An introduction to the ecology and behaviour of the prawn, Palaemon affinis Milne-Edwards, 1837 (Crustacea: Decapoda: Natantia). (2001)
Type of ContentTheses / Dissertations
Degree NameMaster of Science
PublisherUniversity of Canterbury. Department of Zoology
Palaemon affinis is the commonest prawn in intertidal habitats of the North and South Islands, New Zealand. The population dynamics, community composition, and natural food preferences of P. affinis were studied in the Avon-Heathcote Estuary, and rock pools at Taylors Mistake and Kaikoura, South Island, in 2000. Bimonthly samples were taken at all three sites at low tide using a suction sampler for the hyperbenthic communities and a corer or quadrat for the benthic communities. The distribution of P. affinis was patchy and its abundance fluctuated seasonally, peaking at the estuary and Kaikoura in winter (~580 individuals per m2) and at Taylors Mistake in autumn (294 individuals per m2). The carapace length (CL, mm), total body length (TBL, mm), and wet weight (W, g) of P. affinis were measured. Males were 15-19 mm CL, 19-50 mm TBL, 0.060-1.091 g W, and females were 5-21 mm CL, 13-54 mm TBL and 0.021-1.691 g W. The size ranges differed between the populations. Males from Kaikoura grew at a slower rate than females (CL against TBL or W), but not those from the Culvert or Taylors Mistake. There were no differences in growth rate between males and females for pooled data. For the pooled samples, males were significantly smallerllarger than females in TBL, but not in CL or W. The sex ratios were skewed: males dominated the medium size class (9-14 mm CL at the Culvert and Taylors Mistake; 9-12 mm CL at Kaikoura), and females the large size class (15-21 mm CL at the Culvert and Taylors Mistake, 13-15 mm CL at Kaikoura). The breeding season of P. affinis was in spring and summer, but the time when ovigerous femaLes first appeared differed between populations. Size at onset of maturity for females in the pooled data was 13 mm CL, but the size differed between sites. Ovigerous female were 13-20 mm CL, 33-53 mm TLB, and 0.370-1.729 g W and carried 110-690 eggs that weighed 0.033-0.260 g W. There was no relationship between femaLe body size and fecundity (number eggs), perhaps because of low sample size. The communities at the three sites shared 8 species in common: 2 molluscs (Melagraphia aethiops and Notoacmea sp.), 2 polychaetes (Haploscoloplos cylindrifer and Nereidae), a crab (Halicarcinus varius), an amphipod (Gammaridae), an isopod (Sphaeromatidae), and a brittle star (Amphiura hinemoa). Gammarid amphipods and P. affinis itself contributed most to the similarity index for withinpopulation analysis and to the dissimilarity between populations. Environmental variables (minimum/maximum water depth, water temperature, substratum, site size, salinity) were not well correlated with community composition. At Taylors Mistake, salinity was important (~ 89% similarity), but substratum type was responsible for most of the similarity (~51% similarity) between communities. Contrary to expectation, P. affinis was mainly carnivorous. Gammarid amphipods were the main food item which was found in ~ 71 % of P. affinis stomachs. Other items included unidentifiable matter, polychaetes, molluscs, plant material, ostracods, isopods, sand grains, sponge spicules and crab. No difference in diet between sexes, size classes or seasons was found. Low fullness values were found with only ~28% of 264 stomachs ~50% full. Periodicity in the locomotor and feeding activities of P. affinis from Kaikoura were examined in laboratory experiments in tanks provided with a continuous supply of fresh flowing seawater. Prawns were recorded using a 24 h time-lapse video camera under constant (red) light. To test for the effect of tide on locomotion, two experiments were conducted with artificial tide cycles simulating natural tide cycles at Kaikoura under constant light (water temperature, 12 ± 1°C), and under constant darkness (water temperature, 20 ± 2.5°C). The effects of day-night cycles on locomotion used a 12 h light: 12 h dark regime with a constant (low) tide (7 em water depth) at 14.5 ± 2°C. Feeding experiments were conducted using both a simulated 25 h tidal cycle and a 12 h light: 12 h dark regime (water temperature 19.5 ± 1.5°C). Diel and circatidal rhythms in locomotor activity were found, with maximum activity at night and at high tide. No rhythmicity was found in the feeding activity of P. affinis.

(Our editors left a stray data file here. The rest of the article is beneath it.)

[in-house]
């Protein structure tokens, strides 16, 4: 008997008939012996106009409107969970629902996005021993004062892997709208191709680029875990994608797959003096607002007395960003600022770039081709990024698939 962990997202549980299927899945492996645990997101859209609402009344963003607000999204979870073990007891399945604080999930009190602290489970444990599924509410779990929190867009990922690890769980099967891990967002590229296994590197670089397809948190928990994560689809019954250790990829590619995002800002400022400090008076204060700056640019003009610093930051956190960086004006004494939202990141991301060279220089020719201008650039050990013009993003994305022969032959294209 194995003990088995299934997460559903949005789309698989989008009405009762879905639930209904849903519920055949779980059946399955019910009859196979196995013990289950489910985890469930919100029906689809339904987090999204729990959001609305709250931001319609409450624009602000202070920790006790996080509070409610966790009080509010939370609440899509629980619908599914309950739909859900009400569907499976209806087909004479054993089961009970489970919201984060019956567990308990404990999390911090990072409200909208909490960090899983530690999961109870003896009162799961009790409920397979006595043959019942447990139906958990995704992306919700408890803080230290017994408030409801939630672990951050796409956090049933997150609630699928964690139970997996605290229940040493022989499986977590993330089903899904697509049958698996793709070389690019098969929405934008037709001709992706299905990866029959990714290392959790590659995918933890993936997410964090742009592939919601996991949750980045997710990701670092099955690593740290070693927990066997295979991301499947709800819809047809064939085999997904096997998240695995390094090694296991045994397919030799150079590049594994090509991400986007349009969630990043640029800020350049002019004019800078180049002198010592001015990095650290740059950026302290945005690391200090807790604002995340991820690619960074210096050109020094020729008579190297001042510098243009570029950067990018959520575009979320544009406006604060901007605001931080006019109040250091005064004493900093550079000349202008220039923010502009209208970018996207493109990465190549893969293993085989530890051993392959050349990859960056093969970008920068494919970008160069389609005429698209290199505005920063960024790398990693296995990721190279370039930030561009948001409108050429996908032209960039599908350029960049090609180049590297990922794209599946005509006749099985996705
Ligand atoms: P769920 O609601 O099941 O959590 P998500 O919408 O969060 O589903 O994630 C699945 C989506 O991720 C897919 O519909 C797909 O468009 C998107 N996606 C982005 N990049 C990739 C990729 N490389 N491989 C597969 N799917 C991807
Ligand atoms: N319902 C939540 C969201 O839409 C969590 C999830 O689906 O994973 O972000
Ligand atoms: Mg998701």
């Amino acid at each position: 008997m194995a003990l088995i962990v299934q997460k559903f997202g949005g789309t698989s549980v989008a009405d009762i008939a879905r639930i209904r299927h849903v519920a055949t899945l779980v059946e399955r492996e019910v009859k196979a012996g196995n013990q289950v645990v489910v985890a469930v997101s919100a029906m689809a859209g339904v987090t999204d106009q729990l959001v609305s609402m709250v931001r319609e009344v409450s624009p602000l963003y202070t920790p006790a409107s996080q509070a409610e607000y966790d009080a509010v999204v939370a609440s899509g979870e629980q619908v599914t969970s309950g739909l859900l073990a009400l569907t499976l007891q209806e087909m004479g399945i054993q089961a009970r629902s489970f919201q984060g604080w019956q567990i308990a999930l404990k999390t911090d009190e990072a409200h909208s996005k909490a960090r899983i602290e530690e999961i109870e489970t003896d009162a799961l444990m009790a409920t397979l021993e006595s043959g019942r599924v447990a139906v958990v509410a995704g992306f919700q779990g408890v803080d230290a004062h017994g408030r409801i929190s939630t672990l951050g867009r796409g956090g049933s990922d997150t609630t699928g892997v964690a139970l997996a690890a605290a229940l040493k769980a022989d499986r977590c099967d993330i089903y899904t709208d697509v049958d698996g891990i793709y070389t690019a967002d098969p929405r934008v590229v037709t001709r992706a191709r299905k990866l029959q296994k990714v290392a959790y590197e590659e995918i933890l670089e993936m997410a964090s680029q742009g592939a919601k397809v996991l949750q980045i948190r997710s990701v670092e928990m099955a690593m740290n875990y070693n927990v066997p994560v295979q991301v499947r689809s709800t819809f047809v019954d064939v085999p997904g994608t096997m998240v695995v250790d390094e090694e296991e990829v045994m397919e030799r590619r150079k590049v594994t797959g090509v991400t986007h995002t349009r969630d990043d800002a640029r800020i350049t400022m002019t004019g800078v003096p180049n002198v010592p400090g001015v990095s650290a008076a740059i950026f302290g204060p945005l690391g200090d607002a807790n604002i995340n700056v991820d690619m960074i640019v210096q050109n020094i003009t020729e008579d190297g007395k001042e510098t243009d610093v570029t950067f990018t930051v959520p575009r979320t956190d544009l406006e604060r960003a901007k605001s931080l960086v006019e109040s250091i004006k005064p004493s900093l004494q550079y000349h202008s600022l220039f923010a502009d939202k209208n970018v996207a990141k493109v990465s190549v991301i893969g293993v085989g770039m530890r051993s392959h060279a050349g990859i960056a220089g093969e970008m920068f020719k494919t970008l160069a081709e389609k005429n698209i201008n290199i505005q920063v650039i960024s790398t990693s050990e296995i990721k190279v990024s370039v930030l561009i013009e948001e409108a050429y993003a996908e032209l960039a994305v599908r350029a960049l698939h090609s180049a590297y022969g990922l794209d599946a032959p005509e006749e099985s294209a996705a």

RightsCopyright Courtney A. Day
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